The Problem with Paradox

So, as a non-writer I’ve been sitting here for probably a half hour trying to figure out what the heck you are supposed to write for your first blog post. Do I write about how I think? Do I inform the reader about my perspectives on life to shed light on why I write? Do I write about an issue right off the bat? My thinking tells me to shoot for all of the above. How you ask? Not the slightest idea, but hopefully this develops into something worth the digital memory (an estimated value of $0.0000001. High standards, I know) as I write. I think I shall write on one of my favorite literary devices, the paradox, and how I think it applies to Scripture in how we live our lives.

Ahh, the infamous paradox. My good friend Mariam-Webster would define a paradox as “something (such as a situation) that is made up of two opposite things that seem impossible, but are actually true or possible.”

I think I first fell in love with the paradox after reading G.K. Chesterton’s work, Orthodoxy, which describes his journey to Christianity. As a journalist he described Christianity as the religion that made no sense to him and often seemed contradictory. As his journey continued, he began to realize that the many paradoxes of Christianity are not contradictory, but rather fully capture the truths of life.

One of my favorite examples of this is fear of God. Matthew 10:26-33 is a great passage for looking at this paradox.

     26 “So have no fear of them, for nothing is covered that will not be revealed, or hidden that will not be known. 27 What I tell you in the dark, say in the light, and what you hear whispered, proclaim on the housetops. 28 And do not fear those who kill the body but cannot kill the soul. Rather fear him who can destroy both soul and body in hell.8 29 Are not two sparrows sold for a penny? 9 And not one of them will fall to the ground apart from your Father. 30 But even the hairs of your head are all numbered. 31 Fear not, therefore; you are of more value than many sparrows. 32 So everyone who acknowledges me before men, I also will acknowledge before my Father who is in heaven, 33 but whoever denies me before men, I also will deny before my Father who is in heaven.”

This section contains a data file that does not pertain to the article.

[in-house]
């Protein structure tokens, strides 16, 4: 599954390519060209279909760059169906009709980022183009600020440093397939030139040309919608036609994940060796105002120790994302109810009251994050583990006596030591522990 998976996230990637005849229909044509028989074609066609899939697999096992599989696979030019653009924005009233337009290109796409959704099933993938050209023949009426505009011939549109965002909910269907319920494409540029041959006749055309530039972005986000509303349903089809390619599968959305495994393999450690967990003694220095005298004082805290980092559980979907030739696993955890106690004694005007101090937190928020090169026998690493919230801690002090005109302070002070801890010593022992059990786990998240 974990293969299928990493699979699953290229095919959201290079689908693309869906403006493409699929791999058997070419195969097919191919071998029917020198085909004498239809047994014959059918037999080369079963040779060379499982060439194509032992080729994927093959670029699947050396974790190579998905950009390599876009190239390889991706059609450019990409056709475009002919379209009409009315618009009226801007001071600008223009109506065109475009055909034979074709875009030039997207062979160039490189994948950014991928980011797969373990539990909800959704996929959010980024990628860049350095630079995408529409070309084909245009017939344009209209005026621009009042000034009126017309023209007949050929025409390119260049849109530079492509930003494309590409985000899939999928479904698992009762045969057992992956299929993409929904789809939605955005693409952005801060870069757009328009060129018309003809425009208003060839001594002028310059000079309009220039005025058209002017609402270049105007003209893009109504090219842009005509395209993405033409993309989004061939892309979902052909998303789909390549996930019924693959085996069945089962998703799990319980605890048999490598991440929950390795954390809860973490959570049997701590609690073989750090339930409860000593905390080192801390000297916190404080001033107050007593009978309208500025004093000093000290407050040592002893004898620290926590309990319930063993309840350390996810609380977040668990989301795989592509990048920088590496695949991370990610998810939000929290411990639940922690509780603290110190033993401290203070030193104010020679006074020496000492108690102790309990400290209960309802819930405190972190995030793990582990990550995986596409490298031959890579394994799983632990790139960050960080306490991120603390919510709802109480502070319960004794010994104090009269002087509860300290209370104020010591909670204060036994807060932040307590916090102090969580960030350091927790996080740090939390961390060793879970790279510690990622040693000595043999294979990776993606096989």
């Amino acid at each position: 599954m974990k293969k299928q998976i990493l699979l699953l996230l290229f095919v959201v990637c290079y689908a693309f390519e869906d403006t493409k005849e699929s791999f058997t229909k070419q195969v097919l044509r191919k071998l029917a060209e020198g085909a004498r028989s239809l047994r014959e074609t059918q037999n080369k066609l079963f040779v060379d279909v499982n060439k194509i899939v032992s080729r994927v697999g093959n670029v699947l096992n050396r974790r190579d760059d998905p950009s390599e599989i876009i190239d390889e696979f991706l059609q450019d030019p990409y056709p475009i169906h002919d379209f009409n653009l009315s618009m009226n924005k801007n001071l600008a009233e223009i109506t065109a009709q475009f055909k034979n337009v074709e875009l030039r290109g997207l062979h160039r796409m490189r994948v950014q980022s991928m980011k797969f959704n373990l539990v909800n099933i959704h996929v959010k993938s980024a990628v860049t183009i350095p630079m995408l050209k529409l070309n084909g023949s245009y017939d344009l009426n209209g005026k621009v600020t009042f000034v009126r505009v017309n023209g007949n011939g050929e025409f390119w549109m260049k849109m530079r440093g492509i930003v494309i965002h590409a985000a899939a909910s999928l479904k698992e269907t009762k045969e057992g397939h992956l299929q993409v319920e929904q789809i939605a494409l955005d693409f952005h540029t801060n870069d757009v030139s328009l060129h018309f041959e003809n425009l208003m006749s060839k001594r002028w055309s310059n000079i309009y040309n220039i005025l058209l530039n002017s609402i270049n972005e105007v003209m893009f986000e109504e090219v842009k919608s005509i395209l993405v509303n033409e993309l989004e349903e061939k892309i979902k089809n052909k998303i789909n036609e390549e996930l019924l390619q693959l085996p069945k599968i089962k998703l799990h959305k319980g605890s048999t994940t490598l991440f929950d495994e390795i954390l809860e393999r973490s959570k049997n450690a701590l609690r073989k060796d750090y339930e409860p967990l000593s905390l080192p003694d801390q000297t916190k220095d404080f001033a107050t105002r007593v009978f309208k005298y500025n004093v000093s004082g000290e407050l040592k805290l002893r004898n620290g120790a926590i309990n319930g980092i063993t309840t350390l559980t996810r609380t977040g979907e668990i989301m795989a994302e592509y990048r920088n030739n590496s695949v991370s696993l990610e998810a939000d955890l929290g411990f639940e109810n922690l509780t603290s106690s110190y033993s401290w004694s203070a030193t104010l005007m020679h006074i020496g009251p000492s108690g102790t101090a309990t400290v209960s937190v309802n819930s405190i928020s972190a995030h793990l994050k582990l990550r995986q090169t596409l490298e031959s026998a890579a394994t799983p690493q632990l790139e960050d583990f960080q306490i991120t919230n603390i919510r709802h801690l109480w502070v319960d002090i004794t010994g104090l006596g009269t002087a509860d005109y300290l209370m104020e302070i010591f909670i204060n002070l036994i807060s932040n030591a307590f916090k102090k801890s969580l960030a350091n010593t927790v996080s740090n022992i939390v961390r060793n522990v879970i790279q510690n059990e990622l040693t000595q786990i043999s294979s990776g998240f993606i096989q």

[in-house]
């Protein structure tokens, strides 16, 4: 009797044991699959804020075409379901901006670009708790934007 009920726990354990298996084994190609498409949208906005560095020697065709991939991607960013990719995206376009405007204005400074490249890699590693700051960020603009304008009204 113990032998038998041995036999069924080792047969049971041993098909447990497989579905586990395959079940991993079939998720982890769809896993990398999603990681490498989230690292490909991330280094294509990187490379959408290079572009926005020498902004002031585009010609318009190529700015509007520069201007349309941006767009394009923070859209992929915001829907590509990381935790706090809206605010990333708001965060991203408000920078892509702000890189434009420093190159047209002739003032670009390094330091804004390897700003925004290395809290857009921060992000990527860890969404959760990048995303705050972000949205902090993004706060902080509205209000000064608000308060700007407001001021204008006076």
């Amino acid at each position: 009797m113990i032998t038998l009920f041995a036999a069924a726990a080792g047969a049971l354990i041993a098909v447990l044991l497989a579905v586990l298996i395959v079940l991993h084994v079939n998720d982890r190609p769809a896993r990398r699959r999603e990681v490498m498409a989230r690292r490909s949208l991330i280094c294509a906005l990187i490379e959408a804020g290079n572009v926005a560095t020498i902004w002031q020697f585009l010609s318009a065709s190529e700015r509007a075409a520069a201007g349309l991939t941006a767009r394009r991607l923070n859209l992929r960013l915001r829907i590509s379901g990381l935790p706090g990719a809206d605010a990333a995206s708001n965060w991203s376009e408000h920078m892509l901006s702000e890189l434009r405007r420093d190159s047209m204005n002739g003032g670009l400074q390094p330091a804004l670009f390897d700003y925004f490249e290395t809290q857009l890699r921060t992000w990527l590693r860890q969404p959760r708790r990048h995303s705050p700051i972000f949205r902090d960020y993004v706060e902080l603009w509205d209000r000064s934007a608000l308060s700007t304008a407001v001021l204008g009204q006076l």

We see that in versus 26-28, Christ is telling his apostles not to fear men, since they can only kill the body, but to fear God since he can destroy the body and the soul….eternally in hell. A few versus later though, Christ tells us not to fear God since God knows everything, even the lowly sparrow.

Uhhh, how does that make sense?

Well, this is the problem with paradox. If you narrow your vision and fail to consider the entire context, you miss the point of the paradox. In this context, Christ is warning and encouraging his Apostles, the 12 men that he has been training for ministry, as they are about to go out on their first solo mission/preaching trip. In that context he warns them that they will be persecuted and men will seek to kill them…generally a scary thought. Thus, his directive to fear God and not man is a specific reminder as to who holds ultimate authority and power in this world….God. This is followed by Christ informing them that God knows and understands that they will be persecuted and suffer, which he illustrates through the analogies of the hair and the sparrows. Christ then encourages them with an interesting incentive. He promises them, not earthly safety or success, but rather acknowledgement before the Father when they come to be judged in heaven. Thus, Christ is highlighting that those who faithfully follow him and speak the Gospel on Earth can rest assured in their acknowledgement by Christ before the Father in heaven. Thus, we fear God in humility because of who He is as the ultimate authority over heaven and earth, but we need not live in fear of God if we believe and are living out the commands that Christ has given to his church, for we are given the assurance of Christ’s witness for us.

Paradoxes are a wonderful thing since they allow us to take two things that seems at odds, fearing and not fearing God, and draw from them a piece of encouragement and truth that sustains us in our mission in their world. If you take one side of the paradox, fear of God for example, you have just fear of eternal death. If you take only the other side, not fearing God, you lack the humility and reverence that is rightly due to the Creator of this world.

Perhaps now you have a slight glimpse into how I think, the perspective that I bring to the table, and a bit of my thoughts on the fear of God. I love a good paradox because of the depth of thought and discussion that it evokes as people seek to understand the truth of the message. You might have noticed that this blog embodies that as well, The Obedient Rebel. A paradox as to our position in their world. We are not rebels against the Creator, but rather seek to obey His commands. In doing this though, we have set ourselves in rebellion against the ways of culture and the world. Interestingly enough, if we seek to follow Christ well, we also set ourselves in rebellion against the “religiosity” of our age that shuns the interaction with unbelievers or people that are different, a rather necessary interaction if one is to share the Gospel.

Thus, we stand in the middle, rebels against the world and against the “religious” establishment in our desire to obey Christ. It is a rebellion I will gladly join in hope. It is a rebellion I will gladly spread in love. It is a rebellion that I would gladly die for (I hope) in faith.


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